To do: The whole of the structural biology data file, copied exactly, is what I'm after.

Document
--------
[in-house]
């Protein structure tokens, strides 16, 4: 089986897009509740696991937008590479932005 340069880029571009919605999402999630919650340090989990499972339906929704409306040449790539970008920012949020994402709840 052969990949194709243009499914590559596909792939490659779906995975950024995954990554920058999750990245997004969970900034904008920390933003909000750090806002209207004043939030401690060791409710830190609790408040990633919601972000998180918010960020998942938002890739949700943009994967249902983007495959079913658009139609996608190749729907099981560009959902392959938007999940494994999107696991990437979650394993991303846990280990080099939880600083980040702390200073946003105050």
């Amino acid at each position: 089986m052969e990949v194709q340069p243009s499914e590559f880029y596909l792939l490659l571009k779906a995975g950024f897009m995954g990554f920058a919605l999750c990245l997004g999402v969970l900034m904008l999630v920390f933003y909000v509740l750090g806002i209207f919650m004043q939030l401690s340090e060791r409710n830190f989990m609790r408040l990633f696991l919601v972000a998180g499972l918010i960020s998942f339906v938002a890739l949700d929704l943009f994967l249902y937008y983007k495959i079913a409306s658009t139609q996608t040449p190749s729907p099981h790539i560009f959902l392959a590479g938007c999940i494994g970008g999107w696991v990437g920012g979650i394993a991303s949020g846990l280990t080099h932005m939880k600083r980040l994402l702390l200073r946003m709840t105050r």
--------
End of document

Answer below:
[in-house]
């Protein structure tokens, strides 16, 4: 089986897009509740696991937008590479932005 340069880029571009919605999402999630919650340090989990499972339906929704409306040449790539970008920012949020994402709840 052969990949194709243009499914590559596909792939490659779906995975950024995954990554920058999750990245997004969970900034904008920390933003909000750090806002209207004043939030401690060791409710830190609790408040990633919601972000998180918010960020998942938002890739949700943009994967249902983007495959079913658009139609996608190749729907099981560009959902392959938007999940494994999107696991990437979650394993991303846990280990080099939880600083980040702390200073946003105050």
């Amino acid at each position: 089986m052969e990949v194709q340069p243009s499914e590559f880029y596909l792939l490659l571009k779906a995975g950024f897009m995954g990554f920058a919605l999750c990245l997004g999402v969970l900034m904008l999630v920390f933003y909000v509740l750090g806002i209207f919650m004043q939030l401690s340090e060791r409710n830190f989990m609790r408040l990633f696991l919601v972000a998180g499972l918010i960020s998942f339906v938002a890739l949700d929704l943009f994967l249902y937008y983007k495959i079913a409306s658009t139609q996608t040449p190749s729907p099981h790539i560009f959902l392959a590479g938007c999940i494994g970008g999107w696991v990437g920012g979650i394993a991303s949020g846990l280990t080099h932005m939880k600083r980040l994402l702390l200073r946003m709840t105050r």